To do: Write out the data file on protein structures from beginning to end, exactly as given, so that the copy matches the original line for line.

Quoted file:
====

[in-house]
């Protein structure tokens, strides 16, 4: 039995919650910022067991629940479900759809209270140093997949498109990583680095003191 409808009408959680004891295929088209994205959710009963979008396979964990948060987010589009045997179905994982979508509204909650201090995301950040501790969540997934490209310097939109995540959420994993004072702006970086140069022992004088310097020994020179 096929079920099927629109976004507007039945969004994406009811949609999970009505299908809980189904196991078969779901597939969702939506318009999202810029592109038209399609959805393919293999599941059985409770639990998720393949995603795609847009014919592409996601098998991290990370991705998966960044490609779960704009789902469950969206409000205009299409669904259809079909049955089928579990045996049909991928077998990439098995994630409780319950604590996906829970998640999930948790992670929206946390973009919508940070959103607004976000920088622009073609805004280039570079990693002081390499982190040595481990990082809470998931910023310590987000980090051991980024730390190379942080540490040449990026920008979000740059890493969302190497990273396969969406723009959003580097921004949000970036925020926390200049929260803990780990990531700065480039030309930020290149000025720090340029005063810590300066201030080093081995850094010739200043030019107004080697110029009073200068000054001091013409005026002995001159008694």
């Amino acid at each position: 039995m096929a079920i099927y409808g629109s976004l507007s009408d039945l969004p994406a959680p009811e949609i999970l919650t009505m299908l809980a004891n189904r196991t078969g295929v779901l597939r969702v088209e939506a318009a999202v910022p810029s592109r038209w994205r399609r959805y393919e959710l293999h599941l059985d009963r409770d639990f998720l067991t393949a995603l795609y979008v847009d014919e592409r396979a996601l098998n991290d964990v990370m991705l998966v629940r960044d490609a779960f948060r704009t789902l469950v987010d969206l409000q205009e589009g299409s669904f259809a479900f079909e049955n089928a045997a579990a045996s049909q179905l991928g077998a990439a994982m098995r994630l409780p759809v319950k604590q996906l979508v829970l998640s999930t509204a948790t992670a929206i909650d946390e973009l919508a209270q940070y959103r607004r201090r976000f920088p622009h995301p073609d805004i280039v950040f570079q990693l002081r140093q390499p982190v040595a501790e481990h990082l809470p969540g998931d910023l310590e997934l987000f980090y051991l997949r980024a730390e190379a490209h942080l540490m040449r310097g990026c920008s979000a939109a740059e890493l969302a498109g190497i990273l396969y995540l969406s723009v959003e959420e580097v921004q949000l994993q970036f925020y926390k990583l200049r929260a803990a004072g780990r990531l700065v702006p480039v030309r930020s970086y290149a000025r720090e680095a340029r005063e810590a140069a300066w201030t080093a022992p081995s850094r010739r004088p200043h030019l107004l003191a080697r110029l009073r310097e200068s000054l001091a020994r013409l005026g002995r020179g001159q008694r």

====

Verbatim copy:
[in-house]
């Protein structure tokens, strides 16, 4: 039995919650910022067991629940479900759809209270140093997949498109990583680095003191 409808009408959680004891295929088209994205959710009963979008396979964990948060987010589009045997179905994982979508509204909650201090995301950040501790969540997934490209310097939109995540959420994993004072702006970086140069022992004088310097020994020179 096929079920099927629109976004507007039945969004994406009811949609999970009505299908809980189904196991078969779901597939969702939506318009999202810029592109038209399609959805393919293999599941059985409770639990998720393949995603795609847009014919592409996601098998991290990370991705998966960044490609779960704009789902469950969206409000205009299409669904259809079909049955089928579990045996049909991928077998990439098995994630409780319950604590996906829970998640999930948790992670929206946390973009919508940070959103607004976000920088622009073609805004280039570079990693002081390499982190040595481990990082809470998931910023310590987000980090051991980024730390190379942080540490040449990026920008979000740059890493969302190497990273396969969406723009959003580097921004949000970036925020926390200049929260803990780990990531700065480039030309930020290149000025720090340029005063810590300066201030080093081995850094010739200043030019107004080697110029009073200068000054001091013409005026002995001159008694």
């Amino acid at each position: 039995m096929a079920i099927y409808g629109s976004l507007s009408d039945l969004p994406a959680p009811e949609i999970l919650t009505m299908l809980a004891n189904r196991t078969g295929v779901l597939r969702v088209e939506a318009a999202v910022p810029s592109r038209w994205r399609r959805y393919e959710l293999h599941l059985d009963r409770d639990f998720l067991t393949a995603l795609y979008v847009d014919e592409r396979a996601l098998n991290d964990v990370m991705l998966v629940r960044d490609a779960f948060r704009t789902l469950v987010d969206l409000q205009e589009g299409s669904f259809a479900f079909e049955n089928a045997a579990a045996s049909q179905l991928g077998a990439a994982m098995r994630l409780p759809v319950k604590q996906l979508v829970l998640s999930t509204a948790t992670a929206i909650d946390e973009l919508a209270q940070y959103r607004r201090r976000f920088p622009h995301p073609d805004i280039v950040f570079q990693l002081r140093q390499p982190v040595a501790e481990h990082l809470p969540g998931d910023l310590e997934l987000f980090y051991l997949r980024a730390e190379a490209h942080l540490m040449r310097g990026c920008s979000a939109a740059e890493l969302a498109g190497i990273l396969y995540l969406s723009v959003e959420e580097v921004q949000l994993q970036f925020y926390k990583l200049r929260a803990a004072g780990r990531l700065v702006p480039v030309r930020s970086y290149a000025r720090e680095a340029r005063e810590a140069a300066w201030t080093a022992p081995s850094r010739r004088p200043h030019l107004l003191a080697r110029l009073r310097e200068s000054l001091a020994r013409l005026g002995r020179g001159q008694r």